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Physical defense, noisy environment will be a challenge for Patriots’ offense against the Ravens

Related: Bill Belichick is looking for more in wide receivers than just pass-catching ability

NFL: OCT 21 Patriots at Jets Photo by Rich Graessle/Icon Sportswire via Getty Images

Even though the New England Patriots lead the NFL in scoring after eight weeks, averaging 31.3 points per contest, the team’s offense has had its fair share of up-and-down play over the last few weeks: the pass protection has only slowly adapted to the injuries along the offensive line, the running game failed to gain positive yardage on a consistent basis, and the pass catching carousel continued the spin that started all the way back in the offseason.

Entering Week 9, it is clear that the unit has some questions to address despite the success it did have during the Patriots’ 8-0 start — and it better find answers quickly considering that the arguably toughest challenge of the awaits: a Baltimore Ravens team that is 5-2, fielding the second most productive scoring offense in the league behind New England’s, and that is coming off both a bye week and a three-game winning streak.

In order for the Patriots to leave Baltimore victoriously on Sunday night, the offense will need to do what the team’s defense did during all previous eight contests: bring its A-game. As coordinator Josh McDaniels pointed out during a media conference call earlier this week, however, it will not be easy considering that the Ravens field as talented a defense as any in the NFL — even though the unit ranks only 16th in scoring.

“We’ve played them a number of times in the last six, seven years. They’ve always been a physical group, which that stands out again, and they do a good job of limiting run game production,” said the Patriots’ assistant coach. “I think they’re top-five in the league in rushing defense; that’s always a good place to start on defense. They’ll challenge you with a variety of different pressure looks and disguises.”

“Coach [Don] Martindale does a great job of putting the players in position to create negative plays, which they do a good job of, and creating long-yardage situations by doing that, whether that’s tackles-for-loss in the running game, or creating issues for the quarterback in the passing game,” McDaniels continued when breaking down Baltimore’s defense. “They defend the red area very well, good in the red zone.”

Baltimore’s defense certainly had some solid stretches of play over its first seven weeks, but some proper contextualization is necessary to get a clear picture of the unit. Just take the run defense that McDaniels called a top-five unit in the NFL: while it is true that the Ravens surrendered the second fewest rushing yards in the league so far this year with 590, the team also faced the fewest attempts on the ground (136).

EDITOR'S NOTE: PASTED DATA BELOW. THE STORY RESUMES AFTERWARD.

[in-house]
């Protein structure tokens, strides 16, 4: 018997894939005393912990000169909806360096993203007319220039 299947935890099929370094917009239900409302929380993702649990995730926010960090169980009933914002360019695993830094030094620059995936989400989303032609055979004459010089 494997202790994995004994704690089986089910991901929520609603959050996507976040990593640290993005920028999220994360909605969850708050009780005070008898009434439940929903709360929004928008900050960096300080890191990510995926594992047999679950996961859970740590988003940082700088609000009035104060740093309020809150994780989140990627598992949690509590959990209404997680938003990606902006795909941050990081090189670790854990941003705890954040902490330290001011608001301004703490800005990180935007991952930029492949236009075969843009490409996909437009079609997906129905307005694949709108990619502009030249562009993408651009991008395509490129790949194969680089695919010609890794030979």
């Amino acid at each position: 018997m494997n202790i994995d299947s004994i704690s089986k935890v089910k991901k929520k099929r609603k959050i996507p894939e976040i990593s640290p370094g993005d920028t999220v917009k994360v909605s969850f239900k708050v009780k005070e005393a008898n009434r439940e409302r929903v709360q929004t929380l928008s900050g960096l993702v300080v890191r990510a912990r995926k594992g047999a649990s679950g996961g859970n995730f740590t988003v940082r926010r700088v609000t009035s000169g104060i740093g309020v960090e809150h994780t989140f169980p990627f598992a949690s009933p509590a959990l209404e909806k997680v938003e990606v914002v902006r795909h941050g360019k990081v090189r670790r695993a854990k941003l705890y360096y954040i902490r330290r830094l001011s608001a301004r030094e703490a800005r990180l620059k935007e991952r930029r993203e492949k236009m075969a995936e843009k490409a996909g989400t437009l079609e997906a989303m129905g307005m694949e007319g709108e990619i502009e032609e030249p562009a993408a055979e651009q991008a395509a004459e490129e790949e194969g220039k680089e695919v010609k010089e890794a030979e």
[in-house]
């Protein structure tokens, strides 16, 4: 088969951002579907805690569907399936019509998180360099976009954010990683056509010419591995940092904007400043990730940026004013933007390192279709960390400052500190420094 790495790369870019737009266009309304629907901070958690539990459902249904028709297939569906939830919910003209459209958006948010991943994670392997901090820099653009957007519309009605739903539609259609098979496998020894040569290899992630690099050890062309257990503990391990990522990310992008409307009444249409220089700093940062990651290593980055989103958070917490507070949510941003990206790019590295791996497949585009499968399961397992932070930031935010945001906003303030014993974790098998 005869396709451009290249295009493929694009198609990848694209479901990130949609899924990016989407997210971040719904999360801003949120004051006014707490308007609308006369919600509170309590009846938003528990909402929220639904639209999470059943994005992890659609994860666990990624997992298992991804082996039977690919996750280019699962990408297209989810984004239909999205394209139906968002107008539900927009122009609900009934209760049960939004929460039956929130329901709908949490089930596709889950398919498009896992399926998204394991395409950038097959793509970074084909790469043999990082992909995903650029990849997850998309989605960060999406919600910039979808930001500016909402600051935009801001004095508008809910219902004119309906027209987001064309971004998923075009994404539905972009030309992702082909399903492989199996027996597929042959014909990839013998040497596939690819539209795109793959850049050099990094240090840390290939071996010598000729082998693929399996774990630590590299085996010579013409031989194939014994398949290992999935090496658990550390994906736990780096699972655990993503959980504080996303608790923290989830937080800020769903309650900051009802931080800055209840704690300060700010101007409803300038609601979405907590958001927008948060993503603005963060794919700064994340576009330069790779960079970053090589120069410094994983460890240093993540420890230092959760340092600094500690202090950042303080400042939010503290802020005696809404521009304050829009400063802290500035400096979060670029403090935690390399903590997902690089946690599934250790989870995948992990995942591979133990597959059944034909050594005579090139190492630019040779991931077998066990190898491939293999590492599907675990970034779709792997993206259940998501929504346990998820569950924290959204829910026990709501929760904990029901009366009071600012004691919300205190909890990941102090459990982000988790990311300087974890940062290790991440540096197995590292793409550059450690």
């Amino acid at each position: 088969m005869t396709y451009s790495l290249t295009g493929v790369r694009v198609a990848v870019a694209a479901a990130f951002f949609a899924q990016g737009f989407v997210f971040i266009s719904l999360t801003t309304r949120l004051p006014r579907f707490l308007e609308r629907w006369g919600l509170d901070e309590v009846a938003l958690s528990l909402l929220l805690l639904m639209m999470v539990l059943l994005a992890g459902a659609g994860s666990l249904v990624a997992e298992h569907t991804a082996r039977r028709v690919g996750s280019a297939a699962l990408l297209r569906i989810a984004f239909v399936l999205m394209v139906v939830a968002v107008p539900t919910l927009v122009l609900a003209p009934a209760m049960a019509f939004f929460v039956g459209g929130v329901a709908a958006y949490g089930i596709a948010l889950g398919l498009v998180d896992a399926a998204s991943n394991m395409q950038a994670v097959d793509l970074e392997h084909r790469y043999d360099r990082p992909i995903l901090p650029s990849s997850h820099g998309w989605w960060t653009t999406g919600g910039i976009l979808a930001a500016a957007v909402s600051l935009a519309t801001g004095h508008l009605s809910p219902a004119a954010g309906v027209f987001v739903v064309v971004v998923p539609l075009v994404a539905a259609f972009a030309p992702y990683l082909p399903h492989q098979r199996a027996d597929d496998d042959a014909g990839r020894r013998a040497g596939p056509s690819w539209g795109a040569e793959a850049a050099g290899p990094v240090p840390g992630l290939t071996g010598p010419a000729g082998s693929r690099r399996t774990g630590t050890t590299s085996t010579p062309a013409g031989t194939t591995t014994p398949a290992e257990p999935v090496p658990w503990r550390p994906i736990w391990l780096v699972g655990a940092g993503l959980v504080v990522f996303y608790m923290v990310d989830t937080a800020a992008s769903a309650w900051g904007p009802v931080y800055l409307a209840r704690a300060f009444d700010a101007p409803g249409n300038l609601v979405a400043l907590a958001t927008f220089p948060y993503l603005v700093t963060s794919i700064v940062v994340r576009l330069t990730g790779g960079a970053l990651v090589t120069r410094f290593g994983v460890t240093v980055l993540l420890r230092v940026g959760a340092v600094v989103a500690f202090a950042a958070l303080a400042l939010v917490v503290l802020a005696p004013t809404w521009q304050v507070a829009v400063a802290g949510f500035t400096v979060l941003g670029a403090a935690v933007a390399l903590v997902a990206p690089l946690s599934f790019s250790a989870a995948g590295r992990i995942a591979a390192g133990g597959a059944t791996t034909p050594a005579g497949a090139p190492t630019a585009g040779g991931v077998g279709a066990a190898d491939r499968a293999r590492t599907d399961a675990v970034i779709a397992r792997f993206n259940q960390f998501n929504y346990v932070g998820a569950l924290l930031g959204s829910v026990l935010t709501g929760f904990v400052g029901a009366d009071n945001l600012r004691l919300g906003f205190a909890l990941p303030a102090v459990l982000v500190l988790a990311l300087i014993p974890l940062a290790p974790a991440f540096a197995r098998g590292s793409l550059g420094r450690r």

On a per-play average, however, the Ravens rank just 18th and give up 4.3 yards on an average carry and 21st in Football Outsiders’ DVOA statistic that puts a value on all plays relative to the situation in which they appeared (-4.5%). That being said, the unit still appears to have an advantage over a Patriots offense that gains an average of 3.2 yards per rushing attempt and ranks only 20th in the NFL in DVOA (-9.8%).

Of course, the running game is only one area in which the Ravens will challenge the Patriots as McDaniels pointed out: “They’ve got a lot of good players at all three levels. Some of which we know a little bit about, some of which we don’t, which is going to be an element of getting to know their personnel this week. That’s a little different for us, but they’ve got some guys that can rush the passer, got big guys in the inside part of the defensive line to stop the run.”

“It’s hard to move out of there,” McDaniels added. “They’ve got active linebackers that blitz quite a bit, and then they’ve got good cover guys. I want to say they’ve added seven, eight, nine guys since the season started, so there’s an element of getting acclimated to who’s in there and where they’re all going to be at. As you watch tape — now [Michael] Pierce is there, and [Jimmy] Smith may [be] coming back and where is Earl Thomas going to be?”

The players themselves are only one part of the problem, though, as defensive coordinator Don Martindale also puts them in a position to be successful: the second-year play caller, who took over for former Patriots defensive coordinator Dean Pees, is running an aggressive scheme that adapts on a week-to-week basis depending on the opponent and challenges offenses with different pressure packages especially in the red zone or on third down.

Another factor that will impact the game, as McDaniels noted, will be the crowd: “Big challenge for us on the road. We’ve played down there before. It’ll be a loud environment down there, no question about it. So, there’s going to be an element of the silent cadence, and those types of things, that we’re going to have to do a good job of executing also to hopefully avoid long-yardage situations on the road.”

The Ravens defense does not appear to be on the same level as the Buffalo Bills’, for example, when looking at it from a statistical perspective. As McDaniels made clear, however, the Patriots’ offense will be in for a tough challenge against a physical, well-coached that is playing in front of a home crowd.